[Alexa] I joined Curai as a data science intern and primarily focused on analyzing our clinical data. The key stakeholders for this project consisted of our clinical operations team, who put together a document with several key metrics they would like to measure in our patients. After discussing the prioritization of metrics, I had to search for where our data was being stored in the backend and decide on how the information requested could be gathered. I started writing queries in BigQuery, which I then translated into dbt before pushing out a pull request on Github. Once the code was merged, I then used DataStudio to help visualize the newly created tables.

Through this project, I created a dashboard that could be used by our providers to measure clinical quality metrics in our patients. Though a lot of clinical data had already been collected, it had not yet been analyzed, and as this was the focus of my intern project, I became the first person to analyze a lot of the current clinical metrics. Since joining as an intern, the scope of our clinical metrics expanded to not only include preventive screening information but also BMI, hypertension, HbA1c, and referrals among other focuses. It’s been fulfilling to work on this project since joining Curai as an intern and knowing how impactful my work has been for our clinical team.

[Chris] This is a really tough one for me, because there is so much to geek out on and so much tech that I want to talk about. For some quick context, the ML Infrastructure team uses Docker and docker-compose for our containers, Terraform/Terraform Cloud for our IaC, GitHub Actions for CI/CD and automation, AWS as our primary cloud provider, and a proprietary platform we named opsein (OPerations SEcurity INfrastructure) that stitches everything together.

Around the time that I joined Curai as an intern, the ML Infra team was in the midst of building a self-service deployment infrastructure. New ML applications would be responsible for their own infrastructure and deployments. This architectural pattern would allow the ML Application Engineers to iterate on their work quickly without fear of disrupting other services, but in order to do this we needed to make it modular, easy to implement for the engineers, and future-proof.

With all that said, I think what I’m most proud of is that the majority of the infrastructure and automation that I built during the internship is still being iterated on and used today. One of the first lessons I learned was that infrastructure mistakes are costly and difficult to fix down the road. It gives me great satisfaction to know that I was able to successfully contribute to the vision we had when we first began to implement the new infrastructure design.

[Laura] I joined Curai as part of the Automation team who was responsible for working with our ML team to bring their technology into our product. Being part of the Automation team as an intern was really beneficial because it blends together everything that Curai does. It required gaining a lot of context and learning about all three areas of focus (product, ML, and clinical) required to contribute to the automation team is what I’m most proud of. My project was to add an additional question type to our Question Serving panel (which you can read more about here).

While working on this project I learned about FHIR and how healthcare companies use it as a standard for medical data to allow for interoperability between organizations. I also became familiar with our Knowledge Base and existing medical datasets like SNOMED and LOINC that help power generating relevant questions for our providers based off of patient answers and search parameters. While I was learning all of the medical context, I was also gaining hands-on experience with our tech stack to build out a full stack feature that was production ready.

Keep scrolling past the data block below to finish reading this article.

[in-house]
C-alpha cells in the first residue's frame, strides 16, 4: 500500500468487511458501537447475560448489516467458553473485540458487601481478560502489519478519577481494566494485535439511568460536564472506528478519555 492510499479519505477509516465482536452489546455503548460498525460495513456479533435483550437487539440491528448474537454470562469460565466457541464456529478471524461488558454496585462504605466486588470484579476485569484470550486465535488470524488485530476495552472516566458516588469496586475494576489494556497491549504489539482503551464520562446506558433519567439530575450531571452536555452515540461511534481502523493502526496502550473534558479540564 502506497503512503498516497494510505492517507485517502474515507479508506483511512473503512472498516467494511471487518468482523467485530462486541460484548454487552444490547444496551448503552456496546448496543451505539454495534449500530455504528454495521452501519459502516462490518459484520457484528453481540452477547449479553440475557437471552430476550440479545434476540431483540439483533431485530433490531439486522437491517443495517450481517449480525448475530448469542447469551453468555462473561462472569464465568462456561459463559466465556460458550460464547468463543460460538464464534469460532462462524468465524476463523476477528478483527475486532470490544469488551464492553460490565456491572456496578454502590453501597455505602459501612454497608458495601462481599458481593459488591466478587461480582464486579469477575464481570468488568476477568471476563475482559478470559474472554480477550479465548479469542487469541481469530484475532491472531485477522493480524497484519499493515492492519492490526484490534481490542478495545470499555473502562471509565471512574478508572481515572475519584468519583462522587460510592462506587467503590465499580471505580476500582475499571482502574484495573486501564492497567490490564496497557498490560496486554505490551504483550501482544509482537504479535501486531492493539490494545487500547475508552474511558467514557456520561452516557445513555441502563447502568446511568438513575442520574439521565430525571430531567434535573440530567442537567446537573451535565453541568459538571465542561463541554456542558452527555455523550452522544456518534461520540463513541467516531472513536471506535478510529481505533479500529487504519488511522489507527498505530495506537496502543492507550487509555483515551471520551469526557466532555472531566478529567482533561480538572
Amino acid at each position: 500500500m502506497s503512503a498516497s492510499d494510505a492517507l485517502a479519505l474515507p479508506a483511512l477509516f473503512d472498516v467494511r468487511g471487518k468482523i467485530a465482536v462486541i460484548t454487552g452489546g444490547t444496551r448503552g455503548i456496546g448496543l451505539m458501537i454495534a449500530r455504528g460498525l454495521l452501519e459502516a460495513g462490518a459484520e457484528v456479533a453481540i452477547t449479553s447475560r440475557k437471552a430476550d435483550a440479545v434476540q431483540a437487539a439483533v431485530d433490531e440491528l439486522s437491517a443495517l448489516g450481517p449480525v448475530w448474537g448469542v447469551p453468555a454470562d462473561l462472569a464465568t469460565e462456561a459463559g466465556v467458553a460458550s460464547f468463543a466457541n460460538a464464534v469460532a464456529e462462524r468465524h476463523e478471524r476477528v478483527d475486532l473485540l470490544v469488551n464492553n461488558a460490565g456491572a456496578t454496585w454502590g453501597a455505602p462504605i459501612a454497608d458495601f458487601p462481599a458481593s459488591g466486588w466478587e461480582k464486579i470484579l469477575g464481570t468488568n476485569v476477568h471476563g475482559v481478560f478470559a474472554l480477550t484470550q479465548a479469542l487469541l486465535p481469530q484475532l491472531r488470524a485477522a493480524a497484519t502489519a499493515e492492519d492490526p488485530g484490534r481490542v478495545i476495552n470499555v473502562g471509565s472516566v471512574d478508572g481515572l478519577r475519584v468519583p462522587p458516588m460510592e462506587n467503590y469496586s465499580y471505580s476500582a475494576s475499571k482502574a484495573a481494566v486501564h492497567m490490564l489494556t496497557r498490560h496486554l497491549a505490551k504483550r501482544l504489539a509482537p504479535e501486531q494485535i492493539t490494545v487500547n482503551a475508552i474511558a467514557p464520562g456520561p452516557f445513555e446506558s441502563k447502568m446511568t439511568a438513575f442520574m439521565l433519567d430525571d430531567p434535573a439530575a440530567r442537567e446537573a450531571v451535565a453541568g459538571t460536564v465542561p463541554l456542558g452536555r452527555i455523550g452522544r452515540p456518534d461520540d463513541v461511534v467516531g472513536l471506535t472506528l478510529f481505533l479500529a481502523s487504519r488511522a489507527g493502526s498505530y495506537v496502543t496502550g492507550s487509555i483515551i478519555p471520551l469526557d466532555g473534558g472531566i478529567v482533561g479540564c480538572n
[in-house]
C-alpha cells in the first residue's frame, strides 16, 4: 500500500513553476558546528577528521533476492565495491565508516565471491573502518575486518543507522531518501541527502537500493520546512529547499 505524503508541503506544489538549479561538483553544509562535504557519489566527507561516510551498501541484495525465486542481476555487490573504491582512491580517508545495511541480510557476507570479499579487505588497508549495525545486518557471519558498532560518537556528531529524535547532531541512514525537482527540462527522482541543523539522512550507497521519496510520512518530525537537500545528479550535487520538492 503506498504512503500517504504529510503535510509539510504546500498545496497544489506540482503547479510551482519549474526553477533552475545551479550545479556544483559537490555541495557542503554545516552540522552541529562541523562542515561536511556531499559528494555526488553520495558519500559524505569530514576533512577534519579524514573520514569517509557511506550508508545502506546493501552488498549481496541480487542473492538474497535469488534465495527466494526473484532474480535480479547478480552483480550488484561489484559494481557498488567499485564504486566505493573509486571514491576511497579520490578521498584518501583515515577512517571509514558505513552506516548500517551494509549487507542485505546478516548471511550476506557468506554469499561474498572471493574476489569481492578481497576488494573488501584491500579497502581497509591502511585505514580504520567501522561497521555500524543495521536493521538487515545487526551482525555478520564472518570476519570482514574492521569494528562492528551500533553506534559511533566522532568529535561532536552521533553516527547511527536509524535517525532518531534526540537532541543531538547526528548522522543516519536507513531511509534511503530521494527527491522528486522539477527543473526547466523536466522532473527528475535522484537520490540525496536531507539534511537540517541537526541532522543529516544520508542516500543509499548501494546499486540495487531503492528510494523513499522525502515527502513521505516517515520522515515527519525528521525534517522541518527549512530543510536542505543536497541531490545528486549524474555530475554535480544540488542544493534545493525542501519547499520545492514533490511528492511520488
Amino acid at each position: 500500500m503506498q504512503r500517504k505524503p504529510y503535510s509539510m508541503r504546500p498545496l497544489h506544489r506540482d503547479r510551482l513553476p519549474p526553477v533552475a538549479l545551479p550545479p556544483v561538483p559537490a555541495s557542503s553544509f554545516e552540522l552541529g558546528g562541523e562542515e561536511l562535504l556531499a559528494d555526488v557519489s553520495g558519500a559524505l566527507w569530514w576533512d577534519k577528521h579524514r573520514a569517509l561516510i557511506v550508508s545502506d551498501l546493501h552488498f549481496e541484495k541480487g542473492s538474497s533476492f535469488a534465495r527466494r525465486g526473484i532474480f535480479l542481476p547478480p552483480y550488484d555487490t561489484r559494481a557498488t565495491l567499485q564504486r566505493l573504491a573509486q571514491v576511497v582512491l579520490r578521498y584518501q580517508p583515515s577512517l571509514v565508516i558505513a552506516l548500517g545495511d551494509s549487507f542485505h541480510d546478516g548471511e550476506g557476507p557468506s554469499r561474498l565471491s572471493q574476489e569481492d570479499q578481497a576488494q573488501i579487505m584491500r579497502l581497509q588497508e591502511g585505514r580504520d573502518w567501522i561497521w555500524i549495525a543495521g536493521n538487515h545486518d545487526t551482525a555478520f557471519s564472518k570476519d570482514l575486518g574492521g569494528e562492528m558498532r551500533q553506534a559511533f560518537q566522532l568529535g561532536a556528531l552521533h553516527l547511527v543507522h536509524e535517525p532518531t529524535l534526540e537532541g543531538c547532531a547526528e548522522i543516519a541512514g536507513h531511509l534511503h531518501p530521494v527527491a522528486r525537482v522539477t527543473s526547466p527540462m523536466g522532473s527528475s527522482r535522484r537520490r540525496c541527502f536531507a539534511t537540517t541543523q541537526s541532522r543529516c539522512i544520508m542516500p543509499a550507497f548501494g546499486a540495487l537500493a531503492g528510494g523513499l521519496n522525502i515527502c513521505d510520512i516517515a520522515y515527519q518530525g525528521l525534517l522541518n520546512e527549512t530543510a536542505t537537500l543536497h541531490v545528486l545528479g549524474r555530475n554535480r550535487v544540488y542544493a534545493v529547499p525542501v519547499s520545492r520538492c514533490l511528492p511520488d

How does your experience as a full-time staff member differ from your time at Curai as an intern?

[Niraj] During the internship, I was primarily focused on a single project. I had little visibility (and time) to explore other projects that were worked on in the ML team. This changed after joining as full-time, where I had multiple projects going on in parallel and it required frequent context switching to make progress on all. While it was a little difficult for me initially, this made me get better at note-taking, documentation and project management. As a full-time member of the team, I also got opportunities for multiple cross-team collaborations such as working closely with product managers, the clinical innovation team, doctors, and the platform and infrastructure team. This helped me learn team-specific vocabulary and adopt my communication and presentation to the audience.

[Alexa] As an intern, I focused primarily on data analysis for our clinical operations team. This involved monthly meetings with them and my manager to determine what metrics we should measure and how they should be measured. At that time, I was only familiar with a small subset of the data we have, but as I gained more experience, I familiarized myself more with our data. As a full-time employee, I still continue doing the same work I had done, but the scope of my work has expanded. More metrics are now being measured, more meetings have been scheduled, and more responsibilities have been assigned to me. Whereas I primarily focused on clinical data as an intern, I now have a broader focus and provide analysis for other teams as well.

[Chris] Like Niraj, I was siloed a decent amount during my internship. My focus was singular, and although I connected with many members of other teams, my main point of contact was just my manager. As a full-time staff member on the ML Infrastructure team now, that silo no longer exists. The majority of the work I currently contribute has multiple stakeholders on multiple teams. I now balance the work of continuing to iterate on the infrastructure and automation that I developed during my internship with using it to deploy real ML applications that our ML Apps team has built. This required some adjustments in how I communicated as well as how I kept track of the work that I was doing, but I think I’m a much better engineer now for it.

I also think it’s equally important to point out something that hasn’t changed since my internship, the culture. I was always treated like an equal member of the team regardless of my status, and I believe that speaks volumes. Some companies’ people are nice, and some companies’ people are kind. Nice is a façade. Kind is authentic. Everyone at Curai was kind to me since the moment I started my internship, and then they were even more celebratory when I was brought back full-time. Never change Curai, never change lol.